ERBIL, Kurdistan Region--The rights organization Human Rights Watch (HRW) has said in a report released on Thursday that groups affiliated with the Kurdistan Workers' Party (PKK) are commiting war crimes by recruiting child soldiers in the Shingal region of Iraq and in neighboring countries.
“The PKK should categorically denounce the recruitment and use of child soldiers," said Zama Coursen-Neff, children’s rights director at HRW, "commanders in affiliated armed groups should know that the recruitment and use of children under age 15 constitute war crimes."
The rights organization documented 29 cases in Iraqi Kurdistan in which Kurdish and Yezidi children were recruited by the PKK's armed wing, People's Defense Forces (HPG), and the Shingal Protection Units (YBS).
Residents described an incident in February when HPG fighters badly beat a 13-year-old Yezidi girl in their ranks after she argued with a commander, the HRW report detailed. When the girl, who had a broken leg, tried to escape, the fighters tracked her down and took her back, even after she threatened to jump off the roof, residents said.
The report said they observed that the YBS is using a school as a military barracks in Khanasoor, a town in Shingal Region, where there were four children under the age of 18 among the uniformed recruits, including a child, aged 14, who had "volunteered" two years ago when he was in fifth grade.
The YBS recruits told HRW that they received salaries from the Iraqi government that were only supposedly paid to fighters age 18 and older, but that the armed group "collected and pooled the money and used it to pay children."
A YBS commander told Rudaw in January that they were part of the mainly-Shiite Hashd al-Shaabi paramilitary.
"Since last June [in 2015], our forces have formally been recognized by the Iraqi government as part of the Hashd al-Shaabi,”
The Iraqi parliament passed a law late November that recognized the Shiite paramilitary as part of the Iraqi forces.
The HRW report also accused the Kurdsitan Regional Government (KRG) of arresting children who had been recruited by PKK armed groups, calling on Kurdish authorities to deal with such cases as victims, not criminals.
In Khanasoor, Shingal, HRW met a 14-year-old girl from Turkey who said she had joined the group in Syria two years ago, where she had also received military.
She had recently moved to Shingal and joined the YBS “as a fighter,” although they had refused to allow her to participate in combat.
"Children under age 15 affiliated with both groups told Human Rights Watch that they have participated in fighting, while others said they had staffed checkpoints or
cleaned and prepared weapons," the report said, adding that even those who are not directly involved in direct combat, are placed at risk by being trained in areas targetted by the Turkish bombardment.
The PKK and the Turkish military have been involved in a decades-long conflict mainly in Turkey, but also in border areas in Kurdistan Region with Turkey.
"The HPG should investigate and hold accountable those responsible for abducting or otherwise abusing children," the HRW said, "the Iraqi government in Baghdad, which has paid salaries to YBS forces, should pressure the group to demobilize all child soldiers.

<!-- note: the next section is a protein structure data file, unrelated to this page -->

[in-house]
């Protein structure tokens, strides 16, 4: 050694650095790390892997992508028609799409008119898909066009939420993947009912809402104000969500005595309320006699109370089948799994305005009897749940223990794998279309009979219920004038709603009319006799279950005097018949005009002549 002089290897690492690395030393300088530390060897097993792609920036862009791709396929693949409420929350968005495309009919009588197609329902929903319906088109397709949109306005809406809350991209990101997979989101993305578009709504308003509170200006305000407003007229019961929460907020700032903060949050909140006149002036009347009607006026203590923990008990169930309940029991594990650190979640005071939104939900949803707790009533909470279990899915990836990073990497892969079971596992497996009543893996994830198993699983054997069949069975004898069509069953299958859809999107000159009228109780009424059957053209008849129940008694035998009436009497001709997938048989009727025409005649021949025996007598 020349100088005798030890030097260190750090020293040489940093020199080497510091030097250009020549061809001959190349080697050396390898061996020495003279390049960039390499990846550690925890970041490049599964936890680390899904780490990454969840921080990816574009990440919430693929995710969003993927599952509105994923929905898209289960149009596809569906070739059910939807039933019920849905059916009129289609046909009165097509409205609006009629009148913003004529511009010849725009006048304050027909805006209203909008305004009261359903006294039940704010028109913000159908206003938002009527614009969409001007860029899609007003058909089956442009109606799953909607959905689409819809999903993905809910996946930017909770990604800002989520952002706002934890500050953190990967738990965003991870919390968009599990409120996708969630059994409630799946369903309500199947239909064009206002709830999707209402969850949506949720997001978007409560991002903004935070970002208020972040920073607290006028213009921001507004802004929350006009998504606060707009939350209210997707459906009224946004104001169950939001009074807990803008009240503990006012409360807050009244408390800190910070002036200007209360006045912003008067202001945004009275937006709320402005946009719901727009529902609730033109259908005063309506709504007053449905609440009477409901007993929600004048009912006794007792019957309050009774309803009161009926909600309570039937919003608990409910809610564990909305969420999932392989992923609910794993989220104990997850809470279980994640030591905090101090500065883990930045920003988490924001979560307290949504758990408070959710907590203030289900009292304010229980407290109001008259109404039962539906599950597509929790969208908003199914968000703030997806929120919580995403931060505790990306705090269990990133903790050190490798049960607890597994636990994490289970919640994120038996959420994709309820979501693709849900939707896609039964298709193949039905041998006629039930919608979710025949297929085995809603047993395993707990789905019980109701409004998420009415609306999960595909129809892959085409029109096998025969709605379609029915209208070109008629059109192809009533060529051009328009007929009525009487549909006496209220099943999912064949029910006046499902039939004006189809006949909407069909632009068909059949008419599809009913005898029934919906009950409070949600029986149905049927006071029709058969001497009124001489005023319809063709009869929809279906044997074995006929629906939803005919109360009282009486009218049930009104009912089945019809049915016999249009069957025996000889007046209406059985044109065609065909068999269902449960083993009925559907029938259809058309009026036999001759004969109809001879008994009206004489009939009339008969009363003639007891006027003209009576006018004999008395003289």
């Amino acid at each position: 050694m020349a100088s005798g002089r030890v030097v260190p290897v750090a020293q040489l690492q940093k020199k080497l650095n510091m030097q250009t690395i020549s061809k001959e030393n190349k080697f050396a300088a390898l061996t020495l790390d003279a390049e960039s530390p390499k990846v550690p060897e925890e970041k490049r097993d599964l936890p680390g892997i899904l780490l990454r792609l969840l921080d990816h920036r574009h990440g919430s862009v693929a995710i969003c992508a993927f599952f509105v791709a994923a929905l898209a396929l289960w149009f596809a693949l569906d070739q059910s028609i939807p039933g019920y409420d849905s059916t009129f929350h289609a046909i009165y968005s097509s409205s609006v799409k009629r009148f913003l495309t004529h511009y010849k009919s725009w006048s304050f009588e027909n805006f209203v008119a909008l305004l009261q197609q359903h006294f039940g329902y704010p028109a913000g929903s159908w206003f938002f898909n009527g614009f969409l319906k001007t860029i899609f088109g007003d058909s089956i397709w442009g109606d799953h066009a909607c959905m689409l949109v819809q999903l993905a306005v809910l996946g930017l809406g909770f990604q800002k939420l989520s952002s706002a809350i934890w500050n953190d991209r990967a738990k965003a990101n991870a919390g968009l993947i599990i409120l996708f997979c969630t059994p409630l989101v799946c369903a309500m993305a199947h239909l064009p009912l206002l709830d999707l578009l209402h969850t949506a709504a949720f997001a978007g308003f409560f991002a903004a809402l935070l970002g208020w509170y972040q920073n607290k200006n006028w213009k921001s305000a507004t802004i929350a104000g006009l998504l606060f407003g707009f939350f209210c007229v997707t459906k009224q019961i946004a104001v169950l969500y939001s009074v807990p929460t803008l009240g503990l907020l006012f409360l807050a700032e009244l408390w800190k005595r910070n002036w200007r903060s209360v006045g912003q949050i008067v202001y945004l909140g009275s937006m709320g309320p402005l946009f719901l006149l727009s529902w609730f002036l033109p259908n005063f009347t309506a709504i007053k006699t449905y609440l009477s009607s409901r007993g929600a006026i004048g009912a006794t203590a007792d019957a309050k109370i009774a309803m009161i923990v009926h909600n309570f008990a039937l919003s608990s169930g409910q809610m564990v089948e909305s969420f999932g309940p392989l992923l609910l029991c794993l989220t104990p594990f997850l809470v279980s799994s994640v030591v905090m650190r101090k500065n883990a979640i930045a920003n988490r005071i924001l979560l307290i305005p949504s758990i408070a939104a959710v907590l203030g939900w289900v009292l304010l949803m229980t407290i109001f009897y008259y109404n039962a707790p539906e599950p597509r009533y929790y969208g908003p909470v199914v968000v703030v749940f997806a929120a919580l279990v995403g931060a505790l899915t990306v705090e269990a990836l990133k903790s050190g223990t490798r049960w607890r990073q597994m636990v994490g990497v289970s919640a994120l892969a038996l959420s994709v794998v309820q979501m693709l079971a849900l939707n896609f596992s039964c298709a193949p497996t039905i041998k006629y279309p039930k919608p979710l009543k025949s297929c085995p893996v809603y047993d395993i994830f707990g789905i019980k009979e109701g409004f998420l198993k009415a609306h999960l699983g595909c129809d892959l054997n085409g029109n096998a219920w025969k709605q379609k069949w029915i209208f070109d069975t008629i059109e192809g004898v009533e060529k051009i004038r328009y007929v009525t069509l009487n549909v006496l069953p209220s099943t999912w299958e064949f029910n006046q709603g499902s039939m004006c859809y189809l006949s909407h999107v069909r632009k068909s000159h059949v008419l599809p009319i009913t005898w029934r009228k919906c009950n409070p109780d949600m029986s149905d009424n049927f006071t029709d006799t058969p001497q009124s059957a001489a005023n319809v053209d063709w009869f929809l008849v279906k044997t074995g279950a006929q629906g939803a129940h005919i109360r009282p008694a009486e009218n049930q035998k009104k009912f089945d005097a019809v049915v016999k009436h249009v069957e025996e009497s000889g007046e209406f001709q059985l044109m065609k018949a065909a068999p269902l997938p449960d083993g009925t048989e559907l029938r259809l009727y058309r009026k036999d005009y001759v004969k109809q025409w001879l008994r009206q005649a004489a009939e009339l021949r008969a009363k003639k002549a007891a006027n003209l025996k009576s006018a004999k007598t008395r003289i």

The PKK is a signatory party to the Geneva Call, an international nongovernmental organization that promotes adherence to the laws of war by armed groups, including prohibiting child soldiers.
“There was a rule that if you were under 18 you could not fight,” a boy, aged 16, told the rights organization. He fought alongside the HPG both in Syria and Iraq. “But the fighters don’t care about the rules. When I wanted to go to fight, no one stopped me. They told me not to go to the fighting but didn’t stop me.” He said he had seen "many" such cases. He joined the armed group in late 2014, and left it in mid 2016.
Twenty boys and five girls from the Halabja area have joined and remained with PKK-affiliated forces since 2013, HRW detailed, another 38 children joined but returned home, according to the Kurdistan Regional Government’s Human Rights Commission office in Halabja.
The father of a Kurdish boy from the city of Halabja, about 278 km southeast of Erbil, said his son left school at 15 to join the group in early 2016. He said that the HPG officials had repeatedly refused to to acknowledge the boy’s whereabouts.
"I just want to contact him, just let him call me to say he hasn’t been shot,” said the father who showed HRW researchers a video, believed to had been filmed by the HPG, showing the boy at an unknown location, in uniform with an assault rifle, in which he encouraged others to join the group. the father said.
Residents of Khanasoor also told the rights organization that the HPG had recruited children from another school in the Yezidi town, which teachers said is run by the PKK using a curriculum from Kurdish-controlled parts of northern Syria, also known as Rojava.
It said the PKK officials did not respond to a letter from Human Rights Watch asking if the HPG has penalized commanders for violating these internal rules, and other questions including the minimum age of recruitment.
Responding to questions from HRW, the KRG officials in Dohuk province said that it was “strictly prohibited” to recruit children from camps for displaced people, that the authorities protected the “civilian nature” of the camps, and that if any child recruits were found, they “will be given attention and rehabilitated through specialized centers and special programs.”
Rudaw could not immediately reach the media office of the Iraqi Prime Minister Haider al-Abadi for comments.